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Mental Health

Are Your Feelings Valid? Diving Into the Pain of Heartbreak

The opinions expressed in this article are the writer’s own and do not reflect the views of Her Campus.

Love is a human necessity; from the moment we come into this world, love surrounds us. It nurtures us, raises us, and uplifts us. The source of this love usually comes in the form of affection from our older family members, and the lessons we learn from them carry into relationships outside of our homes. But outside of the home, whether it be on the neighborhood playground or at school, we develop our first taste of a different kind of love – a crush. We may be awkward, we may display our feelings in unconventional ways (i.e., the boy pulling on his crush’s hair), or we may not do anything at all with these feelings. As we grow older and mature, these feelings mature as well. They manifest themselves into complex feelings of love that fall short of just a typical playground crush. These feelings make us feel electrified, exhilarated, and they also encourage us to be the best version of ourselves. We gleefully relish in the feeling that romance brings, and sometimes allow it to consume our hearts and soul. 

But this feeling can also disappoint. It devastates us. It leads to broken hearts and cynical mindsets. Love can make us feel on top of the world, just to send us crashing back to earth before we can finish saying, “I love you.” 

What do you do when this is your reality? Maybe you’re in the fetal position, curled up at home, with only the glare of a screen illuminating your cloudy world. Or, you’re walking around campus, masking your emotions with a fake smile whilst throwing yourself into organizations and academic assignments. Each of these versions of yourself has something in common: they’re hurt. They’re defeated, and they’re trying to cope. The way you deal with your heartbreak is 100% valid, it’s okay to be upset. The romantic life that you curated for yourself fell apart, and you’re trying to patch things together. Having this type of self-awareness is paramount in moving forward. Take all the time and resources you need to sort out your feelings.

As a hopeless romantic, I know too well the crushing feeling of heartbreak. It’s suffocating and it makes you feel apathetic about ever finding someone new. “Whatever, I’m destined to be the single rich auntie anyway.” If you’re anything like me, the, “forever alone” spiel is your comical way of dealing with your emotions. But being alone doesn’t have to be your predetermined future, either. After all, what is meant to be will be. 

Cry it out, scream it out, set your phone to “Do Not Disturb” and ghost social media if that’s what you need. You’re valid in letting yourself get into this slump; it’s getting yourself out of that slump that’s crucial. Part of having a broken heart is eventually mending it, and you’ll never give yourself the chance to do so if you let it permanently distort your view of love. I’m not going to say that everything is going to be sunshine and glitter at the end of the day (even that’s too unrealistic for me as a self-proclaimed optimist), and this article isn’t the key to winning your lost love back. It’s a reality check. It’s a reminder to come out of this hole as a better version of yourself. Whether that’s in the form of reaching out to others and surrounding yourself with unconditional love from friends and family, or the ever-popular, “revenge outfit” and impulsively cutting and/or dyeing your hair, it doesn’t matter, all self-care is good self-care.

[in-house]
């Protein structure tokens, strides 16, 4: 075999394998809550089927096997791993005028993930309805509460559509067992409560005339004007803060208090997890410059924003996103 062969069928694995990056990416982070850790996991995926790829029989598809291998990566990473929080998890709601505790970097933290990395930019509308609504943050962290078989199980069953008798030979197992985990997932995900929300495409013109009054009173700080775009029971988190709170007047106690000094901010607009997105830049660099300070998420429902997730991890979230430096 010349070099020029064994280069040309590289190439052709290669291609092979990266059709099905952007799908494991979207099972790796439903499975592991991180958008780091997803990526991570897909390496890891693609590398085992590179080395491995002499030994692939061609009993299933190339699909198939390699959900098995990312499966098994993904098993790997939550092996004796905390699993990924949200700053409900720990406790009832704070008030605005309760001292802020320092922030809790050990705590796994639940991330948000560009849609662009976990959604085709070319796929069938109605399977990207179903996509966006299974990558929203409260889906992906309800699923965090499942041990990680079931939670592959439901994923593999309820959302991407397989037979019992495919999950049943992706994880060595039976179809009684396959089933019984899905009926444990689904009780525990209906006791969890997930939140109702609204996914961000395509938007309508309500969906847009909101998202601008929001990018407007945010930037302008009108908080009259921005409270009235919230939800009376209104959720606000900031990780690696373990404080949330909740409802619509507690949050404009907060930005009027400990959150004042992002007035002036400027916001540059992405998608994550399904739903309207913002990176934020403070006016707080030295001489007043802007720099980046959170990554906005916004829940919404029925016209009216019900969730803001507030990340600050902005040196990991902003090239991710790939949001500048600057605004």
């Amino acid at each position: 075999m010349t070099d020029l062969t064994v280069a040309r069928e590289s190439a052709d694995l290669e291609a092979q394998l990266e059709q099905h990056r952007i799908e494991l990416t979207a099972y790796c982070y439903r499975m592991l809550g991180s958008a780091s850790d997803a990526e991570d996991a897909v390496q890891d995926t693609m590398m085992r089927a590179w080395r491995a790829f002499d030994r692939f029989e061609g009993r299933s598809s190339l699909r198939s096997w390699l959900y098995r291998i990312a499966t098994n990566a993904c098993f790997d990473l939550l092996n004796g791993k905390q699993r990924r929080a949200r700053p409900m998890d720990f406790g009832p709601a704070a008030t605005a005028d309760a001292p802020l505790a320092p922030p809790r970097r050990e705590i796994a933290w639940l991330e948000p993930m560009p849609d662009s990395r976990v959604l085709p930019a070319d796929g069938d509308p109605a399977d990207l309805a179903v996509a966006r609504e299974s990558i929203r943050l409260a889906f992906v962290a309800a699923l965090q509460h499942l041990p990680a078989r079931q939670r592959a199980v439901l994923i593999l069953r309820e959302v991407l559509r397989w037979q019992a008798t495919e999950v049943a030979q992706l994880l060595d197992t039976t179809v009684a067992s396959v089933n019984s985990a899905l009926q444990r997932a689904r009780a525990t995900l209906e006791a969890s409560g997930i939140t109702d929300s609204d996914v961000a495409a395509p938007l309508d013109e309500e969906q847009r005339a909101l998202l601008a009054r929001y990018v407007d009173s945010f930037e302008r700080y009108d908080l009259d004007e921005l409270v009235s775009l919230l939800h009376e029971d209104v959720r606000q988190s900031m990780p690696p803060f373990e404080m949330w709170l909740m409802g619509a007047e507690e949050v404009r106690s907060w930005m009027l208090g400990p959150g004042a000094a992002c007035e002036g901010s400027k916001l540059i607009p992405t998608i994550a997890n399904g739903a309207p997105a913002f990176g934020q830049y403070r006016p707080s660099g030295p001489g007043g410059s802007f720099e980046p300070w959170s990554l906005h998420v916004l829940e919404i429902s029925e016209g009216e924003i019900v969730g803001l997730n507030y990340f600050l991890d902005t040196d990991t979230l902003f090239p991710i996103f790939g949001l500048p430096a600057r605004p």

Once you’ve let the bulk of your emotions out in healthy ways, take a step back and allow yourself the time to reflect. Avoid playing the blame game and do not get into the toxic, “It’s all my fault” way of thinking. Reflect in practical ways. Assess the red flags that you didn’t allow yourself to see from the start because you were blinded by love. If you’ve fallen under the infamous spell of losing yourself in that relationship, find yourself again. Realize all the unhealthy aspects of your time together with that person. Letting the reality of your relationship come to the surface will give you clarity as to why the breakup makes sense – and why your heartbreak might actually be better for you in the long run.

Unconditional love and romantic love have been discussed, but most importantly, the one love that should be above all is self-love. This is arguably the most undervalued form of love that we experience as humans. Take this time to fall in love with who you are psychologically, physically, and spiritually. Self-love brings out the best in ourselves and guides us through life. It is the best kind of love for the hardest moments of our lives. Tap into the bliss of self-love and allow it to take control instead. Think about it, can you truly experience love if you don’t love yourself first?

Always remember: your feelings are valid, and it’s okay to be hurt. 

Jada Jones is a junior majoring in neuroscience at The University of Texas at San Antonio. Her hobbies include anything beauty-related (from skincare to makeup and hair), fashion/shopping, and spending time with her girl friends! Jada has been writing since the age of 9, and although she is not seeking a career to further pursue this interest, writing creatively has been a constant in her life for several years. Jada's favorite topics to write about center around her hobbies, as well as relationships, loving others in a hateful world, self-awareness, and self-care. Friends and loved ones say Jada is empathetic and is a jack-of-all-trades. If you're into personality types, she is an ENFP!
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